When people mention Alexander the Great, the image that springs to mind is often an idea of the scope of his conquests. With so many defeats in the face of Alexander’s ambition and drive, it comes as a surprise to many people when the guide on our Turkey tours tells them the story of Termessus, a mountain-top city that defied the armies of Alexander.
As always, the complete truth of ancient history is hard to determine, but it seems the city may not have defied him through any conventional show-of-arms. Alexander may have decided its naturally fortified position atop a mountain, and decided the time and lives conquering Termessus would cost him weren’t worth the effort. However, it is worth noting Alexander was willing to commit to lengthy and labour-intensive decisions such as climbing Aornos, or building a causeway out to Tyre. The emphasis many Turkey tours place on Termessus’ unlikely survival may not be entirely misplaced.
Termessus can seem like a mysterious location on first sight, especially given the uncertainty behind Alexander’s decision to pass it by. Termessus is impressively situated, thirty kilometres north-west of Antalya in the south of Turkey, standing atop Güllük Dağı at a height of about 1,665 metres above sea level, in the limestone mountain range that forms the division between the coastal region and the Anatolian plateau. The climb can make a strenuous addition to Turkey tours in the area, but is well worth it for those who come prepared.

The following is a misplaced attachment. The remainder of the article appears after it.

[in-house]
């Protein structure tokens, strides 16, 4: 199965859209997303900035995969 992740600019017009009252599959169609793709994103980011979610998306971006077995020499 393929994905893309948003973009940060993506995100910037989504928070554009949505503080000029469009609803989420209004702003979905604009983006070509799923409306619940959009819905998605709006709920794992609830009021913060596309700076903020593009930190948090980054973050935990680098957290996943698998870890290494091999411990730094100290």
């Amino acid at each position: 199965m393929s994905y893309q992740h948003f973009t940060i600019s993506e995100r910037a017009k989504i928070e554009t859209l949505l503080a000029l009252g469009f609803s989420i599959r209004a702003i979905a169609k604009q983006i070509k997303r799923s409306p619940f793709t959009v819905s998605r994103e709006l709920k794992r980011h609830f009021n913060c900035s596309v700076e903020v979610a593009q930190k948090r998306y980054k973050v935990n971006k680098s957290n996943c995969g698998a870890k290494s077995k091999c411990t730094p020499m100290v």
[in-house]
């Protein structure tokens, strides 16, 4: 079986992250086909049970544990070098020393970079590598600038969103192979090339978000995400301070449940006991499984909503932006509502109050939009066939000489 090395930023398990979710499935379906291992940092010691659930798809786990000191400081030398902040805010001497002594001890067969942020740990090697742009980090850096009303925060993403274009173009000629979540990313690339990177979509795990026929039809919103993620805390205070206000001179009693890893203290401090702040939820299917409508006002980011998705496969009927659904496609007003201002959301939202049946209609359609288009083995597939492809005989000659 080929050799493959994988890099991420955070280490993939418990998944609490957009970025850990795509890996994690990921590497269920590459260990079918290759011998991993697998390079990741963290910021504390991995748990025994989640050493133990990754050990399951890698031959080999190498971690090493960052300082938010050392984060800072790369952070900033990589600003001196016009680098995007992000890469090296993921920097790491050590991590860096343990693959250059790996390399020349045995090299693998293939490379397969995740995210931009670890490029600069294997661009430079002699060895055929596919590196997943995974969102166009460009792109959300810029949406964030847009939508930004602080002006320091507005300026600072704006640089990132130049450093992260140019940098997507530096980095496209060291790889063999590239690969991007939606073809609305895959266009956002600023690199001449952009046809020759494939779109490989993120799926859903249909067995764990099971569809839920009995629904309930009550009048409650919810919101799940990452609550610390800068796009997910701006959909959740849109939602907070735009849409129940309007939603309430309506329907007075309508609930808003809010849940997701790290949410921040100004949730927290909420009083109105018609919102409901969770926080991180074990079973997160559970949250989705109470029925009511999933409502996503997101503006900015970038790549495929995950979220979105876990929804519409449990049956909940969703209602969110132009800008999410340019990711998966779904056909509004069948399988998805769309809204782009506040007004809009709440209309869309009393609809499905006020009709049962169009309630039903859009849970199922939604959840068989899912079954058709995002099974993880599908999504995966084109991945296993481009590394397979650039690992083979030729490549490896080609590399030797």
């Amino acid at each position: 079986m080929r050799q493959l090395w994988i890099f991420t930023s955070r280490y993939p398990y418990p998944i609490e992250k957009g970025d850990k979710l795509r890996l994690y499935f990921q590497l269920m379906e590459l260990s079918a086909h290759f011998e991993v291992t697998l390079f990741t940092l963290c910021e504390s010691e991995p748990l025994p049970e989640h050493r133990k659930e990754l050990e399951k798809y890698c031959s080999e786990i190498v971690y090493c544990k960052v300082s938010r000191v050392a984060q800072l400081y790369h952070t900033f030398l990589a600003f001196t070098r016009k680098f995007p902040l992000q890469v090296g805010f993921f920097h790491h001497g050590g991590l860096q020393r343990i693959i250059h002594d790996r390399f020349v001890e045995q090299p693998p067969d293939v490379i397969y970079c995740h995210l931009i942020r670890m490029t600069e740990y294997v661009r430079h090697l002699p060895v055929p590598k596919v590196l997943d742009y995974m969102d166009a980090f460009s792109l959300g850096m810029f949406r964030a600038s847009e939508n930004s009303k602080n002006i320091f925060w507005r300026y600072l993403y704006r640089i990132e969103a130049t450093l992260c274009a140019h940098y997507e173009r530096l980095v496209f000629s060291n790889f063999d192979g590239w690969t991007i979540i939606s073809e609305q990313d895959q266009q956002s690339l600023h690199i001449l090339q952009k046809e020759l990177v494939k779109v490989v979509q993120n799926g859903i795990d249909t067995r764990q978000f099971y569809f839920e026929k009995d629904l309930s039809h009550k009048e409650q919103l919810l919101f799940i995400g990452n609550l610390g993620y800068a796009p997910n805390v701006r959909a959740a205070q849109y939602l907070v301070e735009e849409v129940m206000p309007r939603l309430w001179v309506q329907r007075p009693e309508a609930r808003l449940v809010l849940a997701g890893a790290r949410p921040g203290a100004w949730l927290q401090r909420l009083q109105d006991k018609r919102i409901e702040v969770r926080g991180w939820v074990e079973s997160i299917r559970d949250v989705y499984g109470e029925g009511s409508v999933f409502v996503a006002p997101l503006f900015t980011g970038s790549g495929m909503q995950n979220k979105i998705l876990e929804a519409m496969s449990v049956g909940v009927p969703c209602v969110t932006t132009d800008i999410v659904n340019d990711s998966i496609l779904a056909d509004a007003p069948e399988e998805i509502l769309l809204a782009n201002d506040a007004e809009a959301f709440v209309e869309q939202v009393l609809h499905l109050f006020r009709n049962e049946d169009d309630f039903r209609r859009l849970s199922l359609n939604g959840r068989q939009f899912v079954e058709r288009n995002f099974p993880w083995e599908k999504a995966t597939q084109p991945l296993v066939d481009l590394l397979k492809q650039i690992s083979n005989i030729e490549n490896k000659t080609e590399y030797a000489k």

Alexander the Great’s scrutiny of the city marks the city’s first appearance in the historical record. Alexander would have been quickly aware that the city was akin to an eagle’s nest – hard to reach and able to be defended by a small force. The city stood guard over a strategic road close by Alexander’s route to Phrygia from Pamphylia. Fortifications beside the road reveal that the Termessians almost certainly used the road as a source of revenue, exacting road tolls from those who passed. After judging the difficulty of his attack, he marched north and instead turned his attention to the stunning mountain top city of Sagalassos, the principal city in the region (another excellent site on historical Turkey tours). The Termessians came to support their Pisidian brethren but were defeated following Alexander’s successful siege.
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